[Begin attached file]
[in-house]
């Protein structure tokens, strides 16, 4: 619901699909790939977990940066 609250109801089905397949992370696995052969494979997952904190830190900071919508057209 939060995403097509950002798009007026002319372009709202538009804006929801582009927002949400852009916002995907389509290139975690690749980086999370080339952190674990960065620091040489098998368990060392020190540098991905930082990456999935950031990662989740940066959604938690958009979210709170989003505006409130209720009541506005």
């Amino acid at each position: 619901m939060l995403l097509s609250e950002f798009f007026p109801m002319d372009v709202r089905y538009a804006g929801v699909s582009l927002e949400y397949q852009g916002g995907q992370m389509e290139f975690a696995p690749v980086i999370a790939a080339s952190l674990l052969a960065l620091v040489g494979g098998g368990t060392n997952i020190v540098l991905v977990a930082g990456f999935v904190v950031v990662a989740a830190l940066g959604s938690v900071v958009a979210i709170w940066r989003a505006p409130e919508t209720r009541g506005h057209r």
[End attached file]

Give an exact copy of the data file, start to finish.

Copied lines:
[in-house]
């Protein structure tokens, strides 16, 4: 619901699909790939977990940066 609250109801089905397949992370696995052969494979997952904190830190900071919508057209 939060995403097509950002798009007026002319372009709202538009804006929801582009927002949400852009916002995907389509290139975690690749980086999370080339952190674990960065620091040489098998368990060392020190540098991905930082990456999935950031990662989740940066959604938690958009979210709170989003505006409130209720009541506005």
């Amino acid at each position: 619901m939060l995403l097509s609250e950002f798009f007026p109801m002319d372009v709202r089905y538009a804006g929801v699909s582009l927002e949400y397949q852009g916002g995907q992370m389509e290139f975690a696995p690749v980086i999370a790939a080339s952190l674990l052969a960065l620091v040489g494979g098998g368990t060392n997952i020190v540098l991905v977990a930082g990456f999935v904190v950031v990662a989740a830190l940066g959604s938690v900071v958009a979210i709170w940066r989003a505006p409130e919508t209720r009541g506005h057209r």